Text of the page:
Clement Lincoln Bouvé, Register 1936-1943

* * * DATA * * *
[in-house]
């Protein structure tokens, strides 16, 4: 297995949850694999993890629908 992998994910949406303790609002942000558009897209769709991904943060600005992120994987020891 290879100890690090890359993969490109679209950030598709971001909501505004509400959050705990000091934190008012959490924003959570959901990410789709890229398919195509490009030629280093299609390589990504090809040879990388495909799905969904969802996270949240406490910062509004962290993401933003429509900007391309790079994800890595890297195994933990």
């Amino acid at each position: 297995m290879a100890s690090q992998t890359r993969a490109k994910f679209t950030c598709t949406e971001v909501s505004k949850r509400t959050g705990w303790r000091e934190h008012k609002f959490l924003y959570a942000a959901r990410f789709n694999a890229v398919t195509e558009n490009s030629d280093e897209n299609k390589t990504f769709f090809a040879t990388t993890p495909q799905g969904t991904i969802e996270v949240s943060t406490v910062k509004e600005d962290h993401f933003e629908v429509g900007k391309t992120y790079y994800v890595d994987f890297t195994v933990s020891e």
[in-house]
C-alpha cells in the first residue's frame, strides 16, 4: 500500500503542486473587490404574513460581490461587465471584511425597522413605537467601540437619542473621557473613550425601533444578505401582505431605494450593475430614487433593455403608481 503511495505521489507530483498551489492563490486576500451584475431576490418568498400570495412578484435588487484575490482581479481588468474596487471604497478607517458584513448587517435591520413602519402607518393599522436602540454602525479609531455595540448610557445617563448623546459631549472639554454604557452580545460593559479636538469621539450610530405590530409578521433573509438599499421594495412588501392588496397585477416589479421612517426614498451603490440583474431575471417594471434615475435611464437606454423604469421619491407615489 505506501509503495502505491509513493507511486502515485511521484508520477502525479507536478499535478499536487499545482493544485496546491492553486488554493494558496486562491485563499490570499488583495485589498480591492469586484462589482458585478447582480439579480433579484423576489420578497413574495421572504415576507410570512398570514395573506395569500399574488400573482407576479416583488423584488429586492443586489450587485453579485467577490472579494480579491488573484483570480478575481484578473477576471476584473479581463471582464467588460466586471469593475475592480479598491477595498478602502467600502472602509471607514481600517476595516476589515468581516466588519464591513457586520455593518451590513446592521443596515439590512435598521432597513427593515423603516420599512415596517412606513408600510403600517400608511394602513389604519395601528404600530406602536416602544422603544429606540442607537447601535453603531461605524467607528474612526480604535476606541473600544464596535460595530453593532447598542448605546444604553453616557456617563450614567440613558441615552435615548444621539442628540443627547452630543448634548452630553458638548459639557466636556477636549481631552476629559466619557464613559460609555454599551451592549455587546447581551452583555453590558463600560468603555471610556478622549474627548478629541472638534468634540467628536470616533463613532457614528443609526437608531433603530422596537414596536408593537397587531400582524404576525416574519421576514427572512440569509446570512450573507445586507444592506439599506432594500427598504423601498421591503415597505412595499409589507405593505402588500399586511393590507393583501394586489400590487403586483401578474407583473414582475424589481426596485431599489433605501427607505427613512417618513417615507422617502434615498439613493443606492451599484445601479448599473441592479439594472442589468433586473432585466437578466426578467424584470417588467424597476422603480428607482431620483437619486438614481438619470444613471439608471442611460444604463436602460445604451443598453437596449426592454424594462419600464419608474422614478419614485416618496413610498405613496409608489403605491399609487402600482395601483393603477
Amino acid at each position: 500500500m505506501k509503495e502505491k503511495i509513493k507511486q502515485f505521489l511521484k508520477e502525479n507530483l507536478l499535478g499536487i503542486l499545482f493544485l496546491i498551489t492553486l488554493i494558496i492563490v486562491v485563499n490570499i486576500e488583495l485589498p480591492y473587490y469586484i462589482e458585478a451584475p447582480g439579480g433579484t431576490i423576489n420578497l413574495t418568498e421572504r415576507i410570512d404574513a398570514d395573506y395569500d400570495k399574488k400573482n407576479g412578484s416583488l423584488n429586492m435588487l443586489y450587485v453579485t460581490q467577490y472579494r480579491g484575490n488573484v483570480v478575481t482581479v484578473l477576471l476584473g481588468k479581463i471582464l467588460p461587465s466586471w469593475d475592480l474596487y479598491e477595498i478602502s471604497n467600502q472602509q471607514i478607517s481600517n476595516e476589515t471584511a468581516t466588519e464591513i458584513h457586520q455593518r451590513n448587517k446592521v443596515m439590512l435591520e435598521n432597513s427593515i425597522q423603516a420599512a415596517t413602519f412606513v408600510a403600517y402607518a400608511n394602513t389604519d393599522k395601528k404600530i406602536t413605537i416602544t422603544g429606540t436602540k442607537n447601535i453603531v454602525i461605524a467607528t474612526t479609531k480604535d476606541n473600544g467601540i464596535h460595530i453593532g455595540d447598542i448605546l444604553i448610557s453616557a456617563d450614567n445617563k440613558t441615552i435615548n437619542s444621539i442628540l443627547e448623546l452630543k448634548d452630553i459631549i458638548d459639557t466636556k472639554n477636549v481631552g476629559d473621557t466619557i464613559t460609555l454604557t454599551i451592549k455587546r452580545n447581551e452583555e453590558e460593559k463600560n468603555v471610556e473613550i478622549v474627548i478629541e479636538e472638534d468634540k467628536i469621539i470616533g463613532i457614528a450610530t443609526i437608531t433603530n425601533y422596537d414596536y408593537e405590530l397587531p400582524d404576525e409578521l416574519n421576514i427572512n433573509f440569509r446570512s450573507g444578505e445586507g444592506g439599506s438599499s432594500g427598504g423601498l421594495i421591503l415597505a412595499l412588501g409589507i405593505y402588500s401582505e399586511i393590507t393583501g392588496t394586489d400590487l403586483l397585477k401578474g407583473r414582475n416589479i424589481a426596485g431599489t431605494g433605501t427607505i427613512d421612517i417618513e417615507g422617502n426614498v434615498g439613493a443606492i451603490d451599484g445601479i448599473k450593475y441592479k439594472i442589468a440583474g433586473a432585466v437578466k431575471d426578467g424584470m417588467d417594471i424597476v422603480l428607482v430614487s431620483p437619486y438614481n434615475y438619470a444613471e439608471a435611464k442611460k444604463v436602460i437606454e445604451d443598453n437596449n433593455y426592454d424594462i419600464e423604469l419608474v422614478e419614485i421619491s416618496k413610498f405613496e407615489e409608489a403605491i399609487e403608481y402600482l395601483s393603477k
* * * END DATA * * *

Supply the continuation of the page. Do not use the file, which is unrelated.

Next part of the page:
Clement Lincoln Bouvé, the third Register of Copyrights, was born in 1878 in Hingham, Mass., attended private schools in Germany and Switzerland, as well as the Roxbury Massachusetts Latin School, and was graduated from Harvard College and the Harvard Law School. During his distinguished legal career he was Assistant United States District Attorney for Manila, a member of the Panamanian Commission to adjust claims arising out of the Canal Zone purchase, and an agent of the United States before the General and Special Claims Commission during boundary discussions with Mexico. He served in the Field Artillery in France during World War I and in the Army of Occupation in Germany, and retired from the Army with the rank of lieutenant colonel. For a number of years, he practiced international and federal law in Washington, D.C. He was the author, in 1912, of an authoritative 915-page book entitled "A Treatise on the Laws Governing the Exclusion and Expulsion of Aliens in the United States" and also wrote numerous articles on international and aviation law. Colonel Bouvé was appointed Register of Copyrights on Aug. 1, 1936, the first lawyer to serve as Register. He was a firm believer in the registration system, and his administration of the Copyright Office was notable both for the improvements he made in the organization of the Office and for his constant and energetic endeavor to obtain strict compliance with the conditions and formalities fixed by the statute for securing and maintaining copyright, especially the deposit provisions that enrich the collections of the Library of Congress. This effort included the creation of a legal staff, the establishment of an Examining Section to pass in the first instance on all applications, and the formation of a Revisory Board composed of attorneys and other experienced employees to act on applications initially rejected or those presenting unusual problems. An accomplished musician, he was particularly interested in the copyright law as it related to musical works. During his incumbency, the Copyright Office moved, in 1939, from the south side of the ground floor of the Jefferson Building to the newly built Adams Building, where it originally occupied the entire first floor, the entrance facing Independence Avenue having been designed as the entrance to the Copyright Office. One of the enduring monuments to Colonel Bouvé’s administration is the Copyright Card Catalog, 1938-1945, the first Copyright Office catalog to combine into one alphabet all the entries representing all authors, claimants, and titles for all classes of registered works. He wrote, in 1938, the so-called "Bouvé Letter," a 72-page document bearing the formal title "Letter to the Librarian of Congress concerning Certain Aspects of the Copyright Act of March 4, 1909, in their Relation to the Public Interest and Existing Problems of Copyright Office Administration, with Proposed Amendments." Although this publication did not directly result in any major amendment to the law, it was a model of clarity and served as an example to those who later succeeded in having the statute revised. Colonel Bouvé had been in ill health when he retired on Dec. 31, 1943, and died two weeks later, on Jan. 14, 1944. He was buried in Arlington Cemetery.